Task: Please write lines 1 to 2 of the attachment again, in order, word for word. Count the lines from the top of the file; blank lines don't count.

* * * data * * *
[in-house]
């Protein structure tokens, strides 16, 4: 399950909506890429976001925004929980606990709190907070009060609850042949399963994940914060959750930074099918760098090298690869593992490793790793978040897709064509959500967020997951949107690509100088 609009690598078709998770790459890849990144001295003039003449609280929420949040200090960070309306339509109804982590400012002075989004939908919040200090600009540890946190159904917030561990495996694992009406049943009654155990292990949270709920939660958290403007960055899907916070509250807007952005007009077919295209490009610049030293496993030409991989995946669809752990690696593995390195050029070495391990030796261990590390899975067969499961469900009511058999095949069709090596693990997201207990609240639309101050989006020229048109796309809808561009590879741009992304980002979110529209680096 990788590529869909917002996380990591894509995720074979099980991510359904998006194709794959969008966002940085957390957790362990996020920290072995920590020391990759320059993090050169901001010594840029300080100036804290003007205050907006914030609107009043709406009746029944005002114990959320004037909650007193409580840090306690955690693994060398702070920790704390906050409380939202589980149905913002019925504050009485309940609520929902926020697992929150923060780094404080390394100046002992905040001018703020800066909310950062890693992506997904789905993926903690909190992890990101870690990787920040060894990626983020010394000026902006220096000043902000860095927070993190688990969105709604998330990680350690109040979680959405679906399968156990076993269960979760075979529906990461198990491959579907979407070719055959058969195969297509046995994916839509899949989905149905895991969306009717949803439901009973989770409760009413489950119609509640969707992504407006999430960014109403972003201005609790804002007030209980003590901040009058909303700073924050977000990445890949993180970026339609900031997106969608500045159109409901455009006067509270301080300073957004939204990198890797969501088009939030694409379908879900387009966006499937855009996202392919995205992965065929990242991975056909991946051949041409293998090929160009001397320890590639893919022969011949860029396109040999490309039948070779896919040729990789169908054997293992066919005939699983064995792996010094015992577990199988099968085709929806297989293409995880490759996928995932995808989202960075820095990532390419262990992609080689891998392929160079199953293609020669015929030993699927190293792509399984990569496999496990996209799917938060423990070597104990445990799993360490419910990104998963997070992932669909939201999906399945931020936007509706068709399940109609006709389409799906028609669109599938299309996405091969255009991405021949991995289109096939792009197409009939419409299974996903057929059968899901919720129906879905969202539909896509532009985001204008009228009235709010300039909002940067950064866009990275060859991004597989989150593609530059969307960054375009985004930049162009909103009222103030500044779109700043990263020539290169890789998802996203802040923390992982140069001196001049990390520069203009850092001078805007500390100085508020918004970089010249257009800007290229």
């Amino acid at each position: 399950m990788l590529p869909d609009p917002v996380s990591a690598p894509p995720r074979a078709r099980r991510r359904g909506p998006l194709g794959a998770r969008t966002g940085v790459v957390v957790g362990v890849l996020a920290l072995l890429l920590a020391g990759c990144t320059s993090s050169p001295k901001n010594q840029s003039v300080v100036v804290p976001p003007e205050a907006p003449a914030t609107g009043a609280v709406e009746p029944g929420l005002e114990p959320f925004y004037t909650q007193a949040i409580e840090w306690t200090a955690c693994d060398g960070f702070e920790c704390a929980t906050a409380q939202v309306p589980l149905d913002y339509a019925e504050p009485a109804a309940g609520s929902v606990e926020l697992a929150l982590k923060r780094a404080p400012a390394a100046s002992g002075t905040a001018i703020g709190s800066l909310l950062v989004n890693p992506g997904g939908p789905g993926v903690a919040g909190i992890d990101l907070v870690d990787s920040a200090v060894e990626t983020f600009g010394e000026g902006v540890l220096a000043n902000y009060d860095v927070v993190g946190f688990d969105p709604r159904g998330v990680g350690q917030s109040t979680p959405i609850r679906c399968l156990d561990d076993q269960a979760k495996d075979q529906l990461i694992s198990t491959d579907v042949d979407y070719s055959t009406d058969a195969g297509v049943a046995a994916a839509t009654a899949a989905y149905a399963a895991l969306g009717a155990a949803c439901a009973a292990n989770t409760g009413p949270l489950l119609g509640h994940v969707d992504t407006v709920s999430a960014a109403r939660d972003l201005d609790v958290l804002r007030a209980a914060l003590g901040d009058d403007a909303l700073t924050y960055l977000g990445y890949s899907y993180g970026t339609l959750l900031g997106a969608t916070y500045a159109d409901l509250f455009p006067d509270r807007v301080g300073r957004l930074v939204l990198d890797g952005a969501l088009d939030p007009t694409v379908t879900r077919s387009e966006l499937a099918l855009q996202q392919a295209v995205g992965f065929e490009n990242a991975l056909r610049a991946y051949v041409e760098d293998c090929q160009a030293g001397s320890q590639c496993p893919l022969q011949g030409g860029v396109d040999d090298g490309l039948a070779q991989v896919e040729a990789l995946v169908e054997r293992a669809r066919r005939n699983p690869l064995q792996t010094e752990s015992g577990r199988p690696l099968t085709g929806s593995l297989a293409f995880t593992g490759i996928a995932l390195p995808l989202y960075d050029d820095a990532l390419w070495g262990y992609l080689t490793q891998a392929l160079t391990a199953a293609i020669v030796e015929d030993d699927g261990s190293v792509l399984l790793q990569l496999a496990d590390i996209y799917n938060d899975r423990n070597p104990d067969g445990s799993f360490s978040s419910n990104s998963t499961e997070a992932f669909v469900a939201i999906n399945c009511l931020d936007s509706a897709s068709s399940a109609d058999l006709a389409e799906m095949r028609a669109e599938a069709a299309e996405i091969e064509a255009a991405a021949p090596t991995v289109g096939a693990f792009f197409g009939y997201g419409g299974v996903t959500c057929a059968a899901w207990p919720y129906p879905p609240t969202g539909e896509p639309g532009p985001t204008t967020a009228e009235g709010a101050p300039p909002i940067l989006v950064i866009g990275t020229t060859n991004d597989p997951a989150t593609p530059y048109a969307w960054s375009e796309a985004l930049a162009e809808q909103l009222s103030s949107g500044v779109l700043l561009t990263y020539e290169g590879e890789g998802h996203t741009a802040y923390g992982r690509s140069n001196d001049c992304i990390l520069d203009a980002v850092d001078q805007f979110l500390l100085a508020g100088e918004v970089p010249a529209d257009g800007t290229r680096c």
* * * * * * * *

[in-house]
């Protein structure tokens, strides 16, 4: 399950909506890429976001925004929980606990709190907070009060609850042949399963994940914060959750930074099918760098090298690869593992490793790793978040897709064509959500967020997951949107690509100088 609009690598078709998770790459890849990144001295003039003449609280929420949040200090960070309306339509109804982590400012002075989004939908919040200090600009540890946190159904917030561990495996694992009406049943009654155990292990949270709920939660958290403007960055899907916070509250807007952005007009077919295209490009610049030293496993030409991989995946669809752990690696593995390195050029070495391990030796261990590390899975067969499961469900009511058999095949069709090596693990997201207990609240639309101050989006020229048109796309809808561009590879741009992304980002979110529209680096 990788590529869909917002996380990591894509995720074979099980991510359904998006194709794959969008966002940085957390957790362990996020920290072995920590020391990759320059993090050169901001010594840029300080100036804290003007205050907006914030609107009043709406009746029944005002114990959320004037909650007193409580840090306690955690693994060398702070920790704390906050409380939202589980149905913002019925504050009485309940609520929902926020697992929150923060780094404080390394100046002992905040001018703020800066909310950062890693992506997904789905993926903690909190992890990101870690990787920040060894990626983020010394000026902006220096000043902000860095927070993190688990969105709604998330990680350690109040979680959405679906399968156990076993269960979760075979529906990461198990491959579907979407070719055959058969195969297509046995994916839509899949989905149905895991969306009717949803439901009973989770409760009413489950119609509640969707992504407006999430960014109403972003201005609790804002007030209980003590901040009058909303700073924050977000990445890949993180970026339609900031997106969608500045159109409901455009006067509270301080300073957004939204990198890797969501088009939030694409379908879900387009966006499937855009996202392919995205992965065929990242991975056909991946051949041409293998090929160009001397320890590639893919022969011949860029396109040999490309039948070779896919040729990789169908054997293992066919005939699983064995792996010094015992577990199988099968085709929806297989293409995880490759996928995932995808989202960075820095990532390419262990992609080689891998392929160079199953293609020669015929030993699927190293792509399984990569496999496990996209799917938060423990070597104990445990799993360490419910990104998963997070992932669909939201999906399945931020936007509706068709399940109609006709389409799906028609669109599938299309996405091969255009991405021949991995289109096939792009197409009939419409299974996903057929059968899901919720129906879905969202539909896509532009985001204008009228009235709010300039909002940067950064866009990275060859991004597989989150593609530059969307960054375009985004930049162009909103009222103030500044779109700043990263020539290169890789998802996203802040923390992982140069001196001049990390520069203009850092001078805007500390100085508020918004970089010249257009800007290229």